The workshop concluded with a presentation by MOLLIE ARBUTHNOT (Cambridge), who discussed her research on the politics of art production in early Soviet Central Asia. Arbuthnot examined discourses of visuality, representation, and the institutional frameworks of art schools, museums, and heritage organizations in the region. She explored the experimental art workshops established in Uzbekistan in the 1920s and 1930s, shedding light on how artists and makers in Uzbekistan adopted, adapted, or rejected concepts from the history of Soviet art to assert their localized modernity. Reflecting on the challenges of archival research, Arbuthnot discussed the advantages and limitations of an art and institutional history approach to understanding early Soviet Central Asia, emphasizing the complexities of cultural production and modernity. She also emphasized the importance of propaganda posters in Uzbekistan in the 1920s and 1930s, highlighting their role in visual literacy and their depiction of ethnic diversity and power dynamics. Arbuthnot’s examination of heritage, museums, and materials science revealed that Uzbekistan’s heritage was forged through artist-education workshops and the use of ceramics collected during this period, presenting craft as a form of alternative modernism and anti-colonial practice. Despite the limited success of the workshops, they sparked critical discussions about Central Asia’s role in early Soviet state-building. The issues raised during Arbuthnot’s session prompted a deeper exploration of cultural production beyond state-sanctioned institutions, examining the expertise and pre-Soviet traditions that influenced ceramic production in the region.

In their concluding remarks, Thomas and Rindlisbacher articulated key questions regarding the negotiation of historiographical trends and methodologies, reflecting on the potential merits of integrating an economic perspective to counterbalance conventional national-centric approaches to historical analysis. They also highlighted the challenges of addressing ongoing conflicts in regions such as Armenia, Ukraine, and Kyrgyzstan in the context of historical research. Collectively, the workshop presentations offered insights into contemporary trends and challenges in Central Asian studies, underscoring the imperative for the field to remain responsive to modern research agendas while taking into account the broader political and socio-economic dynamics that shape historical narratives, particularly in regions beset by military conflicts and political tensions.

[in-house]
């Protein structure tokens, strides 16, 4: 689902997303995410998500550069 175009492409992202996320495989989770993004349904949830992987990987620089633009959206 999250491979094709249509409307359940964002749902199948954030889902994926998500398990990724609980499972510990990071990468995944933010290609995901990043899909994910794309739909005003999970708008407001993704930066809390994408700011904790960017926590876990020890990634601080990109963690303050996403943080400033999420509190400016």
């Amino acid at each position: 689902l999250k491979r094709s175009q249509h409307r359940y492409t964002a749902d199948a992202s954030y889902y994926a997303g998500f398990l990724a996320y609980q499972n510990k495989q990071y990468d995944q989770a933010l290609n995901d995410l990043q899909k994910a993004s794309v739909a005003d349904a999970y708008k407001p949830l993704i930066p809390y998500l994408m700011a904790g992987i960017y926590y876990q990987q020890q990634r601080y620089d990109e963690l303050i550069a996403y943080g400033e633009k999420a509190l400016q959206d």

Conference overview:

Panel I: Economy

Beatrice Penati (Liverpool): Central Asia in Global Economic History

Ruslana Bovhyria (Berlin): The Sea of Abundance. Towards a Maritime History of Central Asia

Panel II: Nation and Nationality

Robert Kindler (Berlin): The State in the Steppe. A Short History of Kazakhstan

Alun Thomas (Stoke-on-Trent) / Stephan Rindlisbacher (Frankfurt (Oder)): Staggered Decolonisation. A Spatial History of Kyrgyzstan

Panel III: Groupness and Memory

Mirlan Bektursunov (Hokkaido): Seeing the Soviets Through Lineage

Svetlana Gorshenina (Paris): The Assault and Capture of the Fortress of Gëk-Tépé: Death and Commemoration in the Vanished Landscape

Panel IV: Studying Central Asia

Sergei Abashin (St. Petersburg): Izuchenie Tsentral’noi Azii za peredelami Tsentral’noi Azii. Rekonstruktsiia migratsionnykh isslednovanii v Rossii

Mollie Arbuthnot (Cambridge): Beyond National Form? Challenges for Studying Artistic Production in Early Soviet Central Asia

Concluding Remarks

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Englisch, Russisch